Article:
1) Poor planning – As mentioned, trade show success starts with great planning. There are several major aspects to a complete event plan. Here are a few:
a. Formal comprehensive plan – First, you must decide to create a formal, written event master plan, which will include the marketing plan, budget, timeline, deadlines, and all details.
b. Marketing plan – The marketing plan may be as large as the master plan itself, and should include: pre-show, during-show, and post-show marketing materials and actions. The majority of success or failure hinges on the quality of your event marketing efforts.
c. Budget – It is all too easy to build a budget that is either under-funded, or is miscalculated and therefore does not cover everything. The overall budget funding should be based upon projected returns over time. Basically, this means that you know the value of one lifetime customer/client, and you have a strong idea as to what percentage of event attendees will convert to new clients or sales. Then you need to figure profit margin, followed by all expenses. Expenses can be broken into major categories, like: space rental, exhibit costs, shipping, personnel, promotion/marketing, lead-gathering, on-site services, and miscellaneous costs.
d. Deadlines and timelines – Your master plan must include deadlines and a timeline. Much of this information – for the show itself – can be found in the sponsor’s handbook or kit that is given to each exhibitor. Other timelines and deadlines must be planned for pre-show marketing, during-show marketing, and post-show follow up. Still other items on the timeline might be travel arrangements and other logistics.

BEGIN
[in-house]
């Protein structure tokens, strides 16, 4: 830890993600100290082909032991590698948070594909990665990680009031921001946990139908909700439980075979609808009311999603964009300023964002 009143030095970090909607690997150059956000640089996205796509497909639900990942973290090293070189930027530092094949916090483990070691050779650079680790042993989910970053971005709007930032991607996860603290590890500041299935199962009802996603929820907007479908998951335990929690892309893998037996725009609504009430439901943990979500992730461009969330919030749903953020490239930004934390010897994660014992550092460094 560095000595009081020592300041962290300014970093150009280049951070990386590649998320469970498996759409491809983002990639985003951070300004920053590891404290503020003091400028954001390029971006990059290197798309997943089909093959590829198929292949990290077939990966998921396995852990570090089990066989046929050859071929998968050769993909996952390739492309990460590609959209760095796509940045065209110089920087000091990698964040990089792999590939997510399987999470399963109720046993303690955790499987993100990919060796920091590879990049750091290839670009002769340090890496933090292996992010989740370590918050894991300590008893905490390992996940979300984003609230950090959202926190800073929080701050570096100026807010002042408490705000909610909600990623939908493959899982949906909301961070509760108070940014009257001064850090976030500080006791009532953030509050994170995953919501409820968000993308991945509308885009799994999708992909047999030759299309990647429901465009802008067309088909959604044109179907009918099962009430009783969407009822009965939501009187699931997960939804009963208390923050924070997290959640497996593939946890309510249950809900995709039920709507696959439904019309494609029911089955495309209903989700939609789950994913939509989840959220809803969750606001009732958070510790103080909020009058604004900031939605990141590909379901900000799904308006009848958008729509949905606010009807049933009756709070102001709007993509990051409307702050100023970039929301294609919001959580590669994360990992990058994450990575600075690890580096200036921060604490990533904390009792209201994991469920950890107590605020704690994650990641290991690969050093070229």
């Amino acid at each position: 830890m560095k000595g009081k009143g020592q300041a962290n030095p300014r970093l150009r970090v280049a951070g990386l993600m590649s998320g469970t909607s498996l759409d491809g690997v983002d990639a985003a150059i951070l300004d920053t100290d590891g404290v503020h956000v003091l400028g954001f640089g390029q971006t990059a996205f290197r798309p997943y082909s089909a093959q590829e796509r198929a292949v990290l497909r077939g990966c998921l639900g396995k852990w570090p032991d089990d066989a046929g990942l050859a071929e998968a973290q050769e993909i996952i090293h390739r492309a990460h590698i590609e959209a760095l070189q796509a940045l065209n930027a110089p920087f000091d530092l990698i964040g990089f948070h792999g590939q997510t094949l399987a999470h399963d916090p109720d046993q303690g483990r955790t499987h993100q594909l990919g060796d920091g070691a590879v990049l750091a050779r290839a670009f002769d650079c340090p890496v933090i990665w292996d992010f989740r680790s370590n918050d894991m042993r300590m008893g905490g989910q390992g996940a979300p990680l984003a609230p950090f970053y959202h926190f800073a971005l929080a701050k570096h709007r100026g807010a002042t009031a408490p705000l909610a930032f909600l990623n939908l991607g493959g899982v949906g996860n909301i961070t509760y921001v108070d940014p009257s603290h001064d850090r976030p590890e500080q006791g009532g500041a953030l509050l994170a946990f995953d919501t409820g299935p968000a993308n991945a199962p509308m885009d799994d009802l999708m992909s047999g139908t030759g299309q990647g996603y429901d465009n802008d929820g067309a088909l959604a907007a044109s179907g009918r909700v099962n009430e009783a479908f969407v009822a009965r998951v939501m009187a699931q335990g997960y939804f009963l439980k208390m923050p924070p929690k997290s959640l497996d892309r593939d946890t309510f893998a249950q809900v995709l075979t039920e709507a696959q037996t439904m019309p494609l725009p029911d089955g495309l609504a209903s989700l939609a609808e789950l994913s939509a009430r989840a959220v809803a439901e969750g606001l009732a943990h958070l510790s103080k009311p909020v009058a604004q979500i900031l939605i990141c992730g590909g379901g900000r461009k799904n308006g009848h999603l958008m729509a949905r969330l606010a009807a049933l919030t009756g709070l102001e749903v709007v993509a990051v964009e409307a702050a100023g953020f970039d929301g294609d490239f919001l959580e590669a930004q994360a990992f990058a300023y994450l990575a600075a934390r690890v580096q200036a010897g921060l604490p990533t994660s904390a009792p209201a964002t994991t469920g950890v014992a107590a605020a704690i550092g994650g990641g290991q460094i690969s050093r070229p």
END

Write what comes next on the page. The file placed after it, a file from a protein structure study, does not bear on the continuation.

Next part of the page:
2) Marketing or sales flaws – Your marketing strategy is a plan-within-a-plan; the majority of all planning focus should be spent on a marketing schema. Here are a few highlights:
a. Message/intent – Perhaps the most significant concern is the message or intent you wish to convey to your target market. It’s a mistake to enter just any show for an undefined intent. Why are you entering the show or event? Is it to showcase a new product or service? Is it to capture a new market or territory? The reason for joining the event should be clearly defined, and all marketing materials and actions should be directly designed to support that message with impact and simplicity.
b. Target market/demographic – If you are entering a show “because we always do this show” or because your competitors will be there, this will potentially be less successful than entering the show because it openly matches your target market demographic. You should elect to do a show based upon projected results, and the probability of realizing a handsome return on your event investment.
c. Consistency – This means marketing consistency across all phases of the event: pre-show, during-show, and post show materials and efforts. You should use the same colors, content, and images for the entire event, as if the show is a whole marketing/sales campaign.
3) Booth exhibit mistakes – This means the actual display you will use in your booth space, its appearance and operation. Here again there is a multitude of mistakes that are easy to make, if not formally planned well in advance of purchase or rental.
a. Display size – The rule of thumb – if you are relatively new to trade shows – is to begin modestly, and work your way into a larger display and higher returns. Most of the time, the smallest are 10X10 booths, whereas the largest island displays can be nearly unlimited in size (and height). Beginning with a table top, a portable exhibit, or perhaps a hop up or pop up display makes sense when starting out. Then, when the basics of effective trade show operations are mastered, it will be time to step up your display size. You can still exceed projected results with a smaller booth size, if it is well planned and executed.
b. Fullness/appeal – A stripped-down display is rarely magnetic. It is when you add items like counters, special lighting, comfortable flooring, banners and kiosks, and other accessories, that you build attention and strong allure.